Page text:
Shaw, Steering

, the historian of Staffordshire, was son of the rev. Stebbing Shaw, rector of Hartshorn, on the borders of Derbyshire, near Ashby de la Zouch. He was born in 1762, at or near Stone, in Staffordshire; in the neighbourhood of which town, his mother inherited a small landed estate, which descended to this her only child. He was educated at the school of Repton, near Harishorn, first under the rev. Dr. Prior, and afterwards under his successor, the rev. William Bagshaw Stevens, an ingenious poet and scholar, who died in 1800. From this accomplished man, for whom he retained an unabated friendship till death, he early imbibed a warm love of literature. At the close of the month of October, 1780, he became a resident member of Qu.en’s-college, in Cambridge. At this period, his first literary predilections were fixed on English poetry, of which he had caught an enthu iastic fondness from his last master. But even this partiality yielded to his propensity for music; in which his performance on the violin occupied a large portion of his time, and he had already attained considerable excellence. In due time he took his degree of B. A. was elected to a | fellowship, and went into orders. Not long afterwards, the intimacy which, for almost half a century, had subsisted between his father and his neighhour, sir Robert Burdett, of Foremark, in which hospitable mansion the son had passed many of his early days, induced him to undertake the superintending care of the present sir Francis, then lately released from Westminster school, at his father’s villa at Ealing. With this pupil, he made a tour to the Highlands of Scotland in the autumn of 1787, of which he kept a diary. This diary, originally composed merely for private amusement, he afterwards inconsiderately published; and thus, it must be confessed, made his first appearance as an author with some disadvantage; luckily, however, the publication was anonymous. In the following year, he made a tour to the West of England, of which he published a more laboured account, with his name. The book was well received; and, though the style is not simple and easy (an attainment which indeed the author never reached), yet it discovered a dawning attention to the history of families and property, to which his industrious researches were afterwards directed with considerable success. In 1789, about the time of the publication of his tour, he obtained admission to the reading-room of the British Museum. His account of the vast stores of topographical and genealogical materials deposited there, fired the imagination of one of his learned friends, who resided in London, and with whom he passed much of his time. To this connection may be ascribed the origin of a periodical publication, entitled “The Topographer,” which commenced in the spring of 1789, and was carried on for more than two years, during which many useful materials towards the Topographical History of the Kingdom were communicated. Amongst other researches, Mr. Shaw spent part of the summer of 1790 in Sussex, and visited very many parishes, and collected a large store of church notes, of which only a small number was exhausted when the work closed. In these perambulations, his own faithful and constantly exercised pencil, enabled him to be doubly useful.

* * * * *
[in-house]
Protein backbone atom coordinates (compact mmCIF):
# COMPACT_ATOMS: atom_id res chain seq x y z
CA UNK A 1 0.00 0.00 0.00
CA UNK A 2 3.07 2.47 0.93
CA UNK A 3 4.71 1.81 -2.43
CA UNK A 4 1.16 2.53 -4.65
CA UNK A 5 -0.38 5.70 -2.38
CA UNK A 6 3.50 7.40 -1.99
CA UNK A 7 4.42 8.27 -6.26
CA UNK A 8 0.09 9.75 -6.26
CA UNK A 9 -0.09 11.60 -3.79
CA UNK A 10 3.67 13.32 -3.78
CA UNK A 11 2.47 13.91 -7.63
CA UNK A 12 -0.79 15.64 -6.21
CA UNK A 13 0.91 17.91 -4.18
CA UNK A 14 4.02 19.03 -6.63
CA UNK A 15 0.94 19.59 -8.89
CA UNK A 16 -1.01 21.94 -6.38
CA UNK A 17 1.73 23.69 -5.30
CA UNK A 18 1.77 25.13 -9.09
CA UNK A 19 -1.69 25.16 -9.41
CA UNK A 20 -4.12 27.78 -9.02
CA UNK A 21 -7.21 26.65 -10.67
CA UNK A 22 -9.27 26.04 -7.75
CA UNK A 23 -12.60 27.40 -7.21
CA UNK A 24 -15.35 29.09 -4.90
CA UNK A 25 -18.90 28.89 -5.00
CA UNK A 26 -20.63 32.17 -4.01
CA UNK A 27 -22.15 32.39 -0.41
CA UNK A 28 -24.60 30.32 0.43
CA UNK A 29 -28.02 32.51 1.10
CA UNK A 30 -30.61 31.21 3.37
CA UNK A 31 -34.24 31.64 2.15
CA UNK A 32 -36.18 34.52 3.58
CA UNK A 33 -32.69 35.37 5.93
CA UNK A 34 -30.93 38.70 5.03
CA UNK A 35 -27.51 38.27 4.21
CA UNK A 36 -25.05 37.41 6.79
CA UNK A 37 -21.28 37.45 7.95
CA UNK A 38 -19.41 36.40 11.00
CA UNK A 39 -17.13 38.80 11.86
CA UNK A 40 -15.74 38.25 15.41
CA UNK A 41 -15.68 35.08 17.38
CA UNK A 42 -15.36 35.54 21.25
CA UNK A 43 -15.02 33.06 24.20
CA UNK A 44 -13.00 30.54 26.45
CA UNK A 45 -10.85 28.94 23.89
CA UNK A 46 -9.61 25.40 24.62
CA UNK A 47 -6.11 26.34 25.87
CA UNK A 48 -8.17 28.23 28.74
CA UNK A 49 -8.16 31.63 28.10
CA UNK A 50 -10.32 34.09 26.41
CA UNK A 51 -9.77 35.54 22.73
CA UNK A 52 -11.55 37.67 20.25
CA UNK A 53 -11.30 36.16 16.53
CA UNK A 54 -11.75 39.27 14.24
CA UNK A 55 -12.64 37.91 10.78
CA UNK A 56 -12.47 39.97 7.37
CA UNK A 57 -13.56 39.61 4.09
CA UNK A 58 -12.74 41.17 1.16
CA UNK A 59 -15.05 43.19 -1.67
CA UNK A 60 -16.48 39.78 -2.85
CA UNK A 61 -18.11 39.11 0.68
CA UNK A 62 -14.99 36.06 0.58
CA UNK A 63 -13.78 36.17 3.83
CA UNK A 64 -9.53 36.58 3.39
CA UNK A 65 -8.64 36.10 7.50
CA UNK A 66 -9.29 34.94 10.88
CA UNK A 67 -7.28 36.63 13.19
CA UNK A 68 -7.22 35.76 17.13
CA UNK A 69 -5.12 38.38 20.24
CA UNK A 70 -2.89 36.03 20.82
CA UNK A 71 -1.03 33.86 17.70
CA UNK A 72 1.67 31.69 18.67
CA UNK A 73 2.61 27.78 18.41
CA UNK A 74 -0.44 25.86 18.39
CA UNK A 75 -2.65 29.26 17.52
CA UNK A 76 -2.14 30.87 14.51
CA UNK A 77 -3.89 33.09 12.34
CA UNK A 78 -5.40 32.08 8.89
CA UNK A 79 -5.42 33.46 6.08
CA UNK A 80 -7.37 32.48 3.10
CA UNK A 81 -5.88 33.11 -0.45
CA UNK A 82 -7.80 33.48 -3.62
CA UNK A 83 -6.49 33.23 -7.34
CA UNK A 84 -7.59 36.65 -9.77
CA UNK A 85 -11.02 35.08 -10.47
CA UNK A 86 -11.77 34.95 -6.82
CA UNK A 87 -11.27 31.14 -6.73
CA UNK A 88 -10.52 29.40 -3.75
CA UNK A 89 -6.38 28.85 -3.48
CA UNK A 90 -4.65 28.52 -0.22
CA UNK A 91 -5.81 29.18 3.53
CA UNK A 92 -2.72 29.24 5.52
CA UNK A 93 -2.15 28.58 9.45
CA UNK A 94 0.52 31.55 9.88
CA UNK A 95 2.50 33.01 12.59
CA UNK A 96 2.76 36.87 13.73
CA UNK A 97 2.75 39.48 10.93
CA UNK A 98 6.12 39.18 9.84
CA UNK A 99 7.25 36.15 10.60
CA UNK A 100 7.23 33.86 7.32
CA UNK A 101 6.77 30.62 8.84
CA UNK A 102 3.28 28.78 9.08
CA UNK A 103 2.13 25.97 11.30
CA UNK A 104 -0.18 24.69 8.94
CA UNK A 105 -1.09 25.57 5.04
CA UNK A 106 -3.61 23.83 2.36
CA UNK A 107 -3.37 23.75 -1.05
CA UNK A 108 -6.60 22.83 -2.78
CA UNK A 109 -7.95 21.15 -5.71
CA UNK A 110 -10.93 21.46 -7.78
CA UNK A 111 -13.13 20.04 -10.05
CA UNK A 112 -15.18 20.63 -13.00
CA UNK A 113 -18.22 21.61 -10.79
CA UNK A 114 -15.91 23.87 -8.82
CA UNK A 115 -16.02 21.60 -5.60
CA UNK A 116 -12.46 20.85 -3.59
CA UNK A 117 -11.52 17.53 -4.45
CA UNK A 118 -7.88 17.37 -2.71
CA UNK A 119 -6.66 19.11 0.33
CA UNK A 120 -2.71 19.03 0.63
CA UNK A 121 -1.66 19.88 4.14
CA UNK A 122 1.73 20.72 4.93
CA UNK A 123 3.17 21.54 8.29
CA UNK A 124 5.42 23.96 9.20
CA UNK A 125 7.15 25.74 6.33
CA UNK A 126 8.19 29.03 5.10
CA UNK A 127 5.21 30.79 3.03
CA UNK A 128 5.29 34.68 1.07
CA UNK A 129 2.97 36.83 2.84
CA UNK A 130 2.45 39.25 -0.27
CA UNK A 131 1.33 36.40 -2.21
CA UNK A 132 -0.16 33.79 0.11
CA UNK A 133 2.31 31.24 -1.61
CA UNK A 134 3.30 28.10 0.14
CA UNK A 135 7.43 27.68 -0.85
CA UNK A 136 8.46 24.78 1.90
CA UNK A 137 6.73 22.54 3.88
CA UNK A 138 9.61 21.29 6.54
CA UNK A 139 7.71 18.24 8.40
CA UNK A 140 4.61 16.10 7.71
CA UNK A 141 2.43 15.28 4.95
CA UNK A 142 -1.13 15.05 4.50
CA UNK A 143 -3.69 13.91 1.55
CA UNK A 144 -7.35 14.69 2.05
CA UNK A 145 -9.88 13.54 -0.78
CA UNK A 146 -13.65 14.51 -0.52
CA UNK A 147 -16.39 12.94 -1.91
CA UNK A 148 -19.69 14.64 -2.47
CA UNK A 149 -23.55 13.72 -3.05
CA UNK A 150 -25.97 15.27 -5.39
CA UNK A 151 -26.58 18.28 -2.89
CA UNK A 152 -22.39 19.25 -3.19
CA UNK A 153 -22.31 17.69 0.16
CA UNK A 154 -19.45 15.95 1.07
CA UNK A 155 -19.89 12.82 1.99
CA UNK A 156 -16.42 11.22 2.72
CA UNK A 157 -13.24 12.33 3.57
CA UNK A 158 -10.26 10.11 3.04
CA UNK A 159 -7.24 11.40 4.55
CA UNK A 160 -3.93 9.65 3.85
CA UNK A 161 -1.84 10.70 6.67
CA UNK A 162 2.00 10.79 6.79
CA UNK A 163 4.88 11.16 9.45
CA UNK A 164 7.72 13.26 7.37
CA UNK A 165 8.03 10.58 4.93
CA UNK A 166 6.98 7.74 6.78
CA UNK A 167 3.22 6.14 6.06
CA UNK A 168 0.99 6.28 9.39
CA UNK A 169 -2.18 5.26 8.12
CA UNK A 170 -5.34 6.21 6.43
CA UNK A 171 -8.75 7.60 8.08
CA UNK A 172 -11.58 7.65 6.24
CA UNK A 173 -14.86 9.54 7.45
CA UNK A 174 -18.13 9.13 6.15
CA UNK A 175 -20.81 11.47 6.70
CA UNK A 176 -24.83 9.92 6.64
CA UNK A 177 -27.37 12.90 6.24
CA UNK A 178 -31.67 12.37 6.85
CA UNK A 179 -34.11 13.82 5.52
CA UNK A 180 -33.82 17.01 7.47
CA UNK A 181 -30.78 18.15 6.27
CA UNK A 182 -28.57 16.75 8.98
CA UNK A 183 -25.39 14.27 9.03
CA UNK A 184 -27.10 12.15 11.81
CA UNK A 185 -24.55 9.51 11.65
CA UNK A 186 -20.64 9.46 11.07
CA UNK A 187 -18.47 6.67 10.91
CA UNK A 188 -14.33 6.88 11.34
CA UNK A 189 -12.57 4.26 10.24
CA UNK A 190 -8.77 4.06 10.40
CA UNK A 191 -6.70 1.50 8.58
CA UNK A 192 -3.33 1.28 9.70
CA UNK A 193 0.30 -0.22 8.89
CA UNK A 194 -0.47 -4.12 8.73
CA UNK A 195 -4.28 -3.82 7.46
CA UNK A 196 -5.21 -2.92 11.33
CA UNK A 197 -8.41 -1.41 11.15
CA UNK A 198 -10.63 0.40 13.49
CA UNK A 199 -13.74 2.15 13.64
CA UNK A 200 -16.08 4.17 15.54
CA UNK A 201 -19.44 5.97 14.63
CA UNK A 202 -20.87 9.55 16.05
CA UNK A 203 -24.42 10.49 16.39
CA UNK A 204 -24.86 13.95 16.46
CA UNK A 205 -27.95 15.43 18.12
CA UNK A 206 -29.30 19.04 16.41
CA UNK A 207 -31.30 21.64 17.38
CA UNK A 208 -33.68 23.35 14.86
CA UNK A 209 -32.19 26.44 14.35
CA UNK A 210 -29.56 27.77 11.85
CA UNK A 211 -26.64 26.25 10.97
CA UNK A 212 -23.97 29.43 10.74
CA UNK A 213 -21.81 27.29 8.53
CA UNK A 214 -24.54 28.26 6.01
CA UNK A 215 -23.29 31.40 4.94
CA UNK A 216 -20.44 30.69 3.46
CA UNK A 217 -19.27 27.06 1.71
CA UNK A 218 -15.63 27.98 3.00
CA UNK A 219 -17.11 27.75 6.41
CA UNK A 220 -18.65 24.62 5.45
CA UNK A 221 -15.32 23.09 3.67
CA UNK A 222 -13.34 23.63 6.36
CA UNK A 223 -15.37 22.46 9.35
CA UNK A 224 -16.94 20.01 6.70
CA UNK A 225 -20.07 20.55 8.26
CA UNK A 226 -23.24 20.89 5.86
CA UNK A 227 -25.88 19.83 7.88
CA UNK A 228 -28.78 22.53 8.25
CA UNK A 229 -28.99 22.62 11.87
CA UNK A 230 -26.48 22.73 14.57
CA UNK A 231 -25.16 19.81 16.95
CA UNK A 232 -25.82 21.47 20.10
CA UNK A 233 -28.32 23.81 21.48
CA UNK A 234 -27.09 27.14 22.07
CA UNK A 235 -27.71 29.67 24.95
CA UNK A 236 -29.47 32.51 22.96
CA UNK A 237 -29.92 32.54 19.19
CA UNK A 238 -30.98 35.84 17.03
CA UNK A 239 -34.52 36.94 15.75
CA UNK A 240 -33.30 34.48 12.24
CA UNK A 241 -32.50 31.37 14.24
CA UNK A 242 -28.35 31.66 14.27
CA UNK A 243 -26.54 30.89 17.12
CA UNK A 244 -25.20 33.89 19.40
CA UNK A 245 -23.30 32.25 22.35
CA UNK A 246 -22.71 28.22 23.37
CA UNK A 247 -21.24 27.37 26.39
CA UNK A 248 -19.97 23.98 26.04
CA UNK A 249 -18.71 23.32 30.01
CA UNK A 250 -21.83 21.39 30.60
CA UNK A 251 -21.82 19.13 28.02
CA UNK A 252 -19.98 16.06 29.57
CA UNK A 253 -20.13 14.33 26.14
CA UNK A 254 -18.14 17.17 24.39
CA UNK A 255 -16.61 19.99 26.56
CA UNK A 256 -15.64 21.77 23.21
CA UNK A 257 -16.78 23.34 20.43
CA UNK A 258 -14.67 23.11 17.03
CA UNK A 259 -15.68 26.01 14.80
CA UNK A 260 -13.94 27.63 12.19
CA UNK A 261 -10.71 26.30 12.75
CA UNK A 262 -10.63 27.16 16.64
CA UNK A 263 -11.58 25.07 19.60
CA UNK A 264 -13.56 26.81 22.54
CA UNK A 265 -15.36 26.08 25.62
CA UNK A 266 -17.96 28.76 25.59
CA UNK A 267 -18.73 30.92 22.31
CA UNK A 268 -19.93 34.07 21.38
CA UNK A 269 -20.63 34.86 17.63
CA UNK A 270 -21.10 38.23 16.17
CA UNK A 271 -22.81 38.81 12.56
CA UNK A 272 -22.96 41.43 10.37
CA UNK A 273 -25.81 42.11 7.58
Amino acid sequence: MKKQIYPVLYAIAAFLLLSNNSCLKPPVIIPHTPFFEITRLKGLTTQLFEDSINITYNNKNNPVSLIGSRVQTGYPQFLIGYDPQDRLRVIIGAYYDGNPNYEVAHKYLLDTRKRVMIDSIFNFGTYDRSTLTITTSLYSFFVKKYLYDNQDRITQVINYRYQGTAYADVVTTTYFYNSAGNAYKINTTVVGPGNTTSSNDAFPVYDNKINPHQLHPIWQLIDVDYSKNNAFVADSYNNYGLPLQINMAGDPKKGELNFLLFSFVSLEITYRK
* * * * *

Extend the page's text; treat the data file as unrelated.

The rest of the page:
In the Summer of 1791, Mr. Shaw retired to his father’s house at Hartshorn. Here still amusing himself with topographical researches, he soon afterwards, during his fre-r quent visits into Staffordshire, conceived the idea of undertaking the history of that county. The scheme at first | appeared bold even to the partiality of his friends; but he persevered, and his mild and inoffensive manners procured attention to the assistance he asked; his acquaintance every day enlarged, and his materials accumulated. Instead of confining himself merely to the dry investigations of antiquarian lore, he conciliated by an attention awake to every thing which the title of his work could comprehend. Natural history, agriculture, scenery, manufactories, and arts, all excited his curiosity, and flattered the various turns of those by whom the acquisition of his materials was facilitated.